Why are so many girls wearing cat makeup on Tinder? We explored the phenomenon.
Bed-Stuy’s Volunteer Ambulance Service
Brooklyn’s Bedford-Stuyvesant neighborhood is well past the notoriety it had in the 1980s and 1990s, when the area was neglected and crack dealers violently ruled the streets. Back then, two men began providing much needed help to their underserved community. The Bed-Stuy Volunteer Ambulance Corp was founded in 1988 by Captain James “Rocky” Robinson, an EMS tech, and Specialist Joe Perez. Rocky is still at the helm today, 26 years later, training a new generation to follow in his footsteps. With the community now much safer and better served, he has changed the BSVAC’s original mission of saving lives to changing lives — helping young men and women who may not have any other options receive free training and eventually find jobs in the medical field.
Brooklyn: Come to Joe Leavenworth’s Book Launch at VUU Studio Tonight
As photo editor of the website you are looking at right now, as well as its corresponding magazine, part of my job is keeping abreast of the goings on inside the photography world. For the most part, I’m pretty good at it. But over the past few days six separate artists have asked me if I’m planning on going to the launch of a book I had never heard of—New York-based photographer Joe Leavenworth's Native Son. Considering how many times the event has been brought up recently, it’s safe to say that either Joe has a crack viral PR team, canvassing the city spreading news of the launch via word of mouth; or his book is just so damn good people genuinely can’t help themselves from talking about it, like the Bible or A Dance with Dragons. Let’s find out together at VUU Studio tonight.
Leavenworth was born in Decatur, Georgia, adopted at birth, and raised in New England. He attempts to reconcile the dichotomy of his upbrigning by crisscrossing the southeastern United States and recording encounters, curiosities, and surfaces with his camera. The pictures in this series are warm but not overly sentimental, and all subjects are rendered sympathetically in natural light. Leavenworth draws connections between portraits, still-lives, and landscapes in a poetic way that I’m sure will benefit from the linear structure a book provides. The book is 76 pages long, bound by hand, and published by VUU in an edition of just 75 copies.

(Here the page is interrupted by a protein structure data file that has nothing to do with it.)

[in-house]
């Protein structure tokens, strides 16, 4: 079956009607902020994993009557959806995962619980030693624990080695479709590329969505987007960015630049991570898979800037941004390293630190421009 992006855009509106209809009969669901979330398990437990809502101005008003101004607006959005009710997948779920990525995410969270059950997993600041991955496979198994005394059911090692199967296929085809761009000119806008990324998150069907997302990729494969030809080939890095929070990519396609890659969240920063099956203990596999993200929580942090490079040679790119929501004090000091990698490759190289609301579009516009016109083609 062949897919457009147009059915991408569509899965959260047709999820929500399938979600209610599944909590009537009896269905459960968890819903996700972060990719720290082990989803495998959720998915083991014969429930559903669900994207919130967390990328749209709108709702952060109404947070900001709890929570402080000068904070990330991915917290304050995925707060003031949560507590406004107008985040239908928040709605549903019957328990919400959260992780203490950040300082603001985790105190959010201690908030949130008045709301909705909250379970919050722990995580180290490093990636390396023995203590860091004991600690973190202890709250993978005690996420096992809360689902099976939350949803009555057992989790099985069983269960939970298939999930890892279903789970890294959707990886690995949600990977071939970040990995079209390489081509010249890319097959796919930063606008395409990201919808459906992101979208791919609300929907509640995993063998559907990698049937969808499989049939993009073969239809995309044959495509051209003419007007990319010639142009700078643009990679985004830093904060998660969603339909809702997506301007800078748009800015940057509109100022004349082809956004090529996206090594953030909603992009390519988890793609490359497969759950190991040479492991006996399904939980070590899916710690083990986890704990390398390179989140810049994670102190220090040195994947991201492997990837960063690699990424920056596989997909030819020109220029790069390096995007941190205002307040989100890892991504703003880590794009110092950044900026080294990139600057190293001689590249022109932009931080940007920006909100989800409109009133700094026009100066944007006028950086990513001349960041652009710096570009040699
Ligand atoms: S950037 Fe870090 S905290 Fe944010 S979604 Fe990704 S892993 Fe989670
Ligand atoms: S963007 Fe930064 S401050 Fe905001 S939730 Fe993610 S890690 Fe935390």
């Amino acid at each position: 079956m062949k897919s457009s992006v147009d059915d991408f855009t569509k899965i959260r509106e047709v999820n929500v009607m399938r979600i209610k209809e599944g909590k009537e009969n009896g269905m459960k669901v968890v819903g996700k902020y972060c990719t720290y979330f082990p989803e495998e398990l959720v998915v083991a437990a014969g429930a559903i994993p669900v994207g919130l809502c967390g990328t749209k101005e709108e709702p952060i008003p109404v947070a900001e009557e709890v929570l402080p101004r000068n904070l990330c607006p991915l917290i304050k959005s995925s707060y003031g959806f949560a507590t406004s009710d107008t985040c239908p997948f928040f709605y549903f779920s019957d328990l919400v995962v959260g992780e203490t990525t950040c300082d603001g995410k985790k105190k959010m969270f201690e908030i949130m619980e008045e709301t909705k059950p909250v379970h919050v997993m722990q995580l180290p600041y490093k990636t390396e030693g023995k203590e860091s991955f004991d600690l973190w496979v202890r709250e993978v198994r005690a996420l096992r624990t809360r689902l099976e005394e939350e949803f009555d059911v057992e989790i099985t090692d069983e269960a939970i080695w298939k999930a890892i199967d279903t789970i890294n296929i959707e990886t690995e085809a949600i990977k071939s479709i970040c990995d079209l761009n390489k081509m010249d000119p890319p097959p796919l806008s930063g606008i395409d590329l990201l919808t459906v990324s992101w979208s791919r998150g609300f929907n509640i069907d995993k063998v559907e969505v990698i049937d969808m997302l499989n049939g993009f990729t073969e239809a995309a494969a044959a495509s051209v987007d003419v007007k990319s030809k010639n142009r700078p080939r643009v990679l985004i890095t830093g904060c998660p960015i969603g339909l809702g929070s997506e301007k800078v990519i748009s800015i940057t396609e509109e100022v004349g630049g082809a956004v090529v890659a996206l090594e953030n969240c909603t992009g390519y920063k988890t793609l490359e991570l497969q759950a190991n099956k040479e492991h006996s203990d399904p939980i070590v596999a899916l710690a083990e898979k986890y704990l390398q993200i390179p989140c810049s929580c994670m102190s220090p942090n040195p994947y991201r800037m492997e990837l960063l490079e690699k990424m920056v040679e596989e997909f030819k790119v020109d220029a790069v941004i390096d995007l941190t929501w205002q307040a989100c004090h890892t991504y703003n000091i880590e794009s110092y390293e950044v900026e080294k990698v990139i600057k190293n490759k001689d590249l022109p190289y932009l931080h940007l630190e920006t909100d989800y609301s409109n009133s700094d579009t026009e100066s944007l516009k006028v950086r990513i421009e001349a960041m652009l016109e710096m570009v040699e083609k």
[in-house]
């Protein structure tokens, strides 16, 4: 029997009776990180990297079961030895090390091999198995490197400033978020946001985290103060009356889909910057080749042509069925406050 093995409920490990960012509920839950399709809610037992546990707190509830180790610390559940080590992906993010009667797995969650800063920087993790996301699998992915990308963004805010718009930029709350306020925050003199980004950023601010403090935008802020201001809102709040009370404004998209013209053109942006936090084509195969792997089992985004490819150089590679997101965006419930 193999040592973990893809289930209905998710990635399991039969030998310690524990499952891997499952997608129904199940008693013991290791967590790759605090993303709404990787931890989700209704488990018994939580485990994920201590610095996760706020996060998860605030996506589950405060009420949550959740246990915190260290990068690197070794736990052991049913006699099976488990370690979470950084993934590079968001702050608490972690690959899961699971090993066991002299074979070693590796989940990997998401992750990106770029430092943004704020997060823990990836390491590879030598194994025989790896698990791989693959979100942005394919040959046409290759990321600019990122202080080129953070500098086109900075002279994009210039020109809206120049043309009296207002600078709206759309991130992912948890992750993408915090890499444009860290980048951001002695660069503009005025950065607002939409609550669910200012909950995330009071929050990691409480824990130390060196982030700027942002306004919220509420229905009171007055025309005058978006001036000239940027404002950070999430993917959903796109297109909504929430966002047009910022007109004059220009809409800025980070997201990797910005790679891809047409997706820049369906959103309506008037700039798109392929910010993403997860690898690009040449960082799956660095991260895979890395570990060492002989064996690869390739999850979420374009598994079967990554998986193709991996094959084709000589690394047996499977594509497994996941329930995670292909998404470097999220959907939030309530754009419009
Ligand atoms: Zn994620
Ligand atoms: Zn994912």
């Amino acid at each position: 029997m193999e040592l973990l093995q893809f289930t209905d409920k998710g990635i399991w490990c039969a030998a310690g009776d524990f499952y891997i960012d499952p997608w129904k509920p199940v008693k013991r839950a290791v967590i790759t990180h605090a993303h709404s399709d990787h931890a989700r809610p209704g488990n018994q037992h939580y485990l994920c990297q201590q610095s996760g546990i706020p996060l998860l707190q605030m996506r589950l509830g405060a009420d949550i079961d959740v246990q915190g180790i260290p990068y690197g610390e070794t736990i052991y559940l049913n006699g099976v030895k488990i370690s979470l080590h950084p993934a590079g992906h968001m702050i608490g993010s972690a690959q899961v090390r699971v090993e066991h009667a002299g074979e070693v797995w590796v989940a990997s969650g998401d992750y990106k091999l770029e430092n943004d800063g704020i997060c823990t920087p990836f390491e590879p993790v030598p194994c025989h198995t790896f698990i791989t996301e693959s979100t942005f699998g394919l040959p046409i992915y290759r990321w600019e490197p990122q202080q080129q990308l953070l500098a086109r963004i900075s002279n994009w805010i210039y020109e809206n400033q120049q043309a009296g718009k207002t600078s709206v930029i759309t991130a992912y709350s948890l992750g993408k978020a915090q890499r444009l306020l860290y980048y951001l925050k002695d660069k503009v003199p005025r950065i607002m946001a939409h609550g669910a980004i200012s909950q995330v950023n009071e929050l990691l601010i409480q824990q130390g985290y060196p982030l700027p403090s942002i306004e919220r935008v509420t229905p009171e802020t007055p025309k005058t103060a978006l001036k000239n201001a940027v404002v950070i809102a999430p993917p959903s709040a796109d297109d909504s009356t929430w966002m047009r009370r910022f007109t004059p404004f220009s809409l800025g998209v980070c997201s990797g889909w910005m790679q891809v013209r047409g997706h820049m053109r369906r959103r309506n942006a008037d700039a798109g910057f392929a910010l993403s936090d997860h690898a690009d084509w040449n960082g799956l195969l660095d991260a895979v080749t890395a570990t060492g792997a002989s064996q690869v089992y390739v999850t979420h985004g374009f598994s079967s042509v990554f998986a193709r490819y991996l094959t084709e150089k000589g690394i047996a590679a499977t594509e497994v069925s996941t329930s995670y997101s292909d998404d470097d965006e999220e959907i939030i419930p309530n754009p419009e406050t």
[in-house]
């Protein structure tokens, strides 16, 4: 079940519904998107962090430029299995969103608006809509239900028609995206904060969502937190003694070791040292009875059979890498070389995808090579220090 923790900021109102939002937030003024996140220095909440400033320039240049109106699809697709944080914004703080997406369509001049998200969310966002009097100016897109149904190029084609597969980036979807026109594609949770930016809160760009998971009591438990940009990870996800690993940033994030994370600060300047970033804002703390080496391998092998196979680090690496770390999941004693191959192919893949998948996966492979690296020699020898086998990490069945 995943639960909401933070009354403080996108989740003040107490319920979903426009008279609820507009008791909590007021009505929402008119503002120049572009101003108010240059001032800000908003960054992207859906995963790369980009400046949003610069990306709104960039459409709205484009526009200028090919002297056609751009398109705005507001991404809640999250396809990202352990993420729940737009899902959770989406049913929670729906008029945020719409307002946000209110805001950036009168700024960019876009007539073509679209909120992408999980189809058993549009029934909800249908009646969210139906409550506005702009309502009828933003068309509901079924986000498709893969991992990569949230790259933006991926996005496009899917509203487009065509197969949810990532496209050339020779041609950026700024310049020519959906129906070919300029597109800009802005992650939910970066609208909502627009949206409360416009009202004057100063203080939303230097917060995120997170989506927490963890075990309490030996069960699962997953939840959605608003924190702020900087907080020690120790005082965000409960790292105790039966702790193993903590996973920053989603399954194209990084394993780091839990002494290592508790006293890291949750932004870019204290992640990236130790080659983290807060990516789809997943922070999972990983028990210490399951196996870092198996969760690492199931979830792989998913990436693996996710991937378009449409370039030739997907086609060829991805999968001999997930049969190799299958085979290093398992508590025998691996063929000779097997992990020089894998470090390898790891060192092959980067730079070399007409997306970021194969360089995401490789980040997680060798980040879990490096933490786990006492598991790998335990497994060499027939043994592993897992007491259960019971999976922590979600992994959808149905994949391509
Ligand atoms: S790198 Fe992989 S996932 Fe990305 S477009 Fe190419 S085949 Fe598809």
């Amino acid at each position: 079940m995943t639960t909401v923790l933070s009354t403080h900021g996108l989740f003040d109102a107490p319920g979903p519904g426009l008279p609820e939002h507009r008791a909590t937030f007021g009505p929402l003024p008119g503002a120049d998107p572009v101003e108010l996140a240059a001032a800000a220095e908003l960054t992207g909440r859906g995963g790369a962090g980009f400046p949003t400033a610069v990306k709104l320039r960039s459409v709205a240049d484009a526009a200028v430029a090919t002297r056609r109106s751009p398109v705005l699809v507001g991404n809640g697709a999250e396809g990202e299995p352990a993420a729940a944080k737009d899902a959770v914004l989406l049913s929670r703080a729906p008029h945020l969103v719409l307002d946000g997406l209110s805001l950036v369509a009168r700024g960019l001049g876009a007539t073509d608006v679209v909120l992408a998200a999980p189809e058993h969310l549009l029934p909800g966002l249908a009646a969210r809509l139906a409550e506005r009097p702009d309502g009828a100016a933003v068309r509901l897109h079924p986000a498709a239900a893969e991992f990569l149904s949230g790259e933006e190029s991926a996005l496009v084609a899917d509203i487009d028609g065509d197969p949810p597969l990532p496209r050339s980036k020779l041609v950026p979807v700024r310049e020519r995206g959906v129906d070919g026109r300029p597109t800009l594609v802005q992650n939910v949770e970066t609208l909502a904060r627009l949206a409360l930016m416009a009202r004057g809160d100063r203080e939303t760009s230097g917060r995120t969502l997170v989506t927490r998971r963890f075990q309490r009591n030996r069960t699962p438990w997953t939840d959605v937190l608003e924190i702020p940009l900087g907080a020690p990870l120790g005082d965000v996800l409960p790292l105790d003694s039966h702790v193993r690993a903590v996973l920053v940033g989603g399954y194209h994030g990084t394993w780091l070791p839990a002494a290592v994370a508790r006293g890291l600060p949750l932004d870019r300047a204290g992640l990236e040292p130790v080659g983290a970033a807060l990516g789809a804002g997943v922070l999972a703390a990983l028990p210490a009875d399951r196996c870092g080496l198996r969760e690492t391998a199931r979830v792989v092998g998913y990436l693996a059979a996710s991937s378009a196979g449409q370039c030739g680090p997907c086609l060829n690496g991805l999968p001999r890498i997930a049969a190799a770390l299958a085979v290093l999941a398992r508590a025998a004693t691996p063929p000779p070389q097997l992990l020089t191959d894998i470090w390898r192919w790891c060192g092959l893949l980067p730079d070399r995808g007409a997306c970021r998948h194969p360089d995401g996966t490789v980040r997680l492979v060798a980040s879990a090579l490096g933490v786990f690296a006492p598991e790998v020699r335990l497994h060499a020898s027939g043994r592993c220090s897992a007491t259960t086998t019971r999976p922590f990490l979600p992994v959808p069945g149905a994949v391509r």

VUU Studios, Brooklyn, NY
56 Bogart ST 1st Floor
(Source: Vice Magazine)
Go See The Night of the Hunter Next Tues. in Williamsburg
For the eighth feature in our screening series with Martin Scorsese’s Film Foundation at Nitehawk Cinema, we present The Night of the Hunter, actor Charles Laughton’s sole directorial effort. Considered a commercial and critical flop upon initial release, it has since risen from cult staple to full-blown classic. And rightfully so: its intriguing mixture of Southern Gothic dread mixed with bold German Expressionism makes it a near anomaly of the era, so it makes sense that it took everyone a few decades to catch up to its brilliance. Beyond the sheer technical and storytelling perfection, there’s a bravura, career-defining performance from Robert Mitchum as the ghoulish villain pulsating at the center (there’s a reason why his infamous knuckle tattoos been referenced by everyone from Spike Lee to The Simpsons.)